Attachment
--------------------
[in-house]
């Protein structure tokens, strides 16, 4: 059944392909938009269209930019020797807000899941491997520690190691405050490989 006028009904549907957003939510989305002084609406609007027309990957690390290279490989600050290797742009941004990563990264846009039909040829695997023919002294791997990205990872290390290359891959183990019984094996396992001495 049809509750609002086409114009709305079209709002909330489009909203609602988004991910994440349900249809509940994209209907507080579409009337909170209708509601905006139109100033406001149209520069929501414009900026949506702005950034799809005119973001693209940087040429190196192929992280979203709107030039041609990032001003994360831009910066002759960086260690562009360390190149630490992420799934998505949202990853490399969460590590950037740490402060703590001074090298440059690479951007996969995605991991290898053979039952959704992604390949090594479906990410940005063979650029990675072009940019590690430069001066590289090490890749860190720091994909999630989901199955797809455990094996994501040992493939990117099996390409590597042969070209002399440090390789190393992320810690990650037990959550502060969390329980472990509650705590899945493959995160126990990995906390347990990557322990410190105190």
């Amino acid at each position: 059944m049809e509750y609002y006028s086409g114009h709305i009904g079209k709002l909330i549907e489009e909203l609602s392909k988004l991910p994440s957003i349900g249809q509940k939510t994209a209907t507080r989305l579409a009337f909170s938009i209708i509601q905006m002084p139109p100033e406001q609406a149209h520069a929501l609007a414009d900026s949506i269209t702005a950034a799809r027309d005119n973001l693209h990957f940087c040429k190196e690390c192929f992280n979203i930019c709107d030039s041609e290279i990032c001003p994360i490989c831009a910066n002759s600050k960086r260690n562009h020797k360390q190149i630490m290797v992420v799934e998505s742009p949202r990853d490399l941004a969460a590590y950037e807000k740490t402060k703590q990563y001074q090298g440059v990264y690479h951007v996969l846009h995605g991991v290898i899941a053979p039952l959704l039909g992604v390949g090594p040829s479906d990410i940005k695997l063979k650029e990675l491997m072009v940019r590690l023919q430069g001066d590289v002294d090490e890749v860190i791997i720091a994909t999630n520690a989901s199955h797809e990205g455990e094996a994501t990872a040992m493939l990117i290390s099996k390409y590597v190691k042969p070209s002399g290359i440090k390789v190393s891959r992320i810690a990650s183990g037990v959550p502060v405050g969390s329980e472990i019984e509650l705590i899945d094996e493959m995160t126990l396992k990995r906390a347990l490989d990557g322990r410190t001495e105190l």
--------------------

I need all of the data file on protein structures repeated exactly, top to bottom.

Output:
[in-house]
């Protein structure tokens, strides 16, 4: 059944392909938009269209930019020797807000899941491997520690190691405050490989 006028009904549907957003939510989305002084609406609007027309990957690390290279490989600050290797742009941004990563990264846009039909040829695997023919002294791997990205990872290390290359891959183990019984094996396992001495 049809509750609002086409114009709305079209709002909330489009909203609602988004991910994440349900249809509940994209209907507080579409009337909170209708509601905006139109100033406001149209520069929501414009900026949506702005950034799809005119973001693209940087040429190196192929992280979203709107030039041609990032001003994360831009910066002759960086260690562009360390190149630490992420799934998505949202990853490399969460590590950037740490402060703590001074090298440059690479951007996969995605991991290898053979039952959704992604390949090594479906990410940005063979650029990675072009940019590690430069001066590289090490890749860190720091994909999630989901199955797809455990094996994501040992493939990117099996390409590597042969070209002399440090390789190393992320810690990650037990959550502060969390329980472990509650705590899945493959995160126990990995906390347990990557322990410190105190």
């Amino acid at each position: 059944m049809e509750y609002y006028s086409g114009h709305i009904g079209k709002l909330i549907e489009e909203l609602s392909k988004l991910p994440s957003i349900g249809q509940k939510t994209a209907t507080r989305l579409a009337f909170s938009i209708i509601q905006m002084p139109p100033e406001q609406a149209h520069a929501l609007a414009d900026s949506i269209t702005a950034a799809r027309d005119n973001l693209h990957f940087c040429k190196e690390c192929f992280n979203i930019c709107d030039s041609e290279i990032c001003p994360i490989c831009a910066n002759s600050k960086r260690n562009h020797k360390q190149i630490m290797v992420v799934e998505s742009p949202r990853d490399l941004a969460a590590y950037e807000k740490t402060k703590q990563y001074q090298g440059v990264y690479h951007v996969l846009h995605g991991v290898i899941a053979p039952l959704l039909g992604v390949g090594p040829s479906d990410i940005k695997l063979k650029e990675l491997m072009v940019r590690l023919q430069g001066d590289v002294d090490e890749v860190i791997i720091a994909t999630n520690a989901s199955h797809e990205g455990e094996a994501t990872a040992m493939l990117i290390s099996k390409y590597v190691k042969p070209s002399g290359i440090k390789v190393s891959r992320i810690a990650s183990g037990v959550p502060v405050g969390s329980e472990i019984e509650l705590i899945d094996e493959m995160t126990l396992k990995r906390a347990l490989d990557g322990r410190t001495e105190l």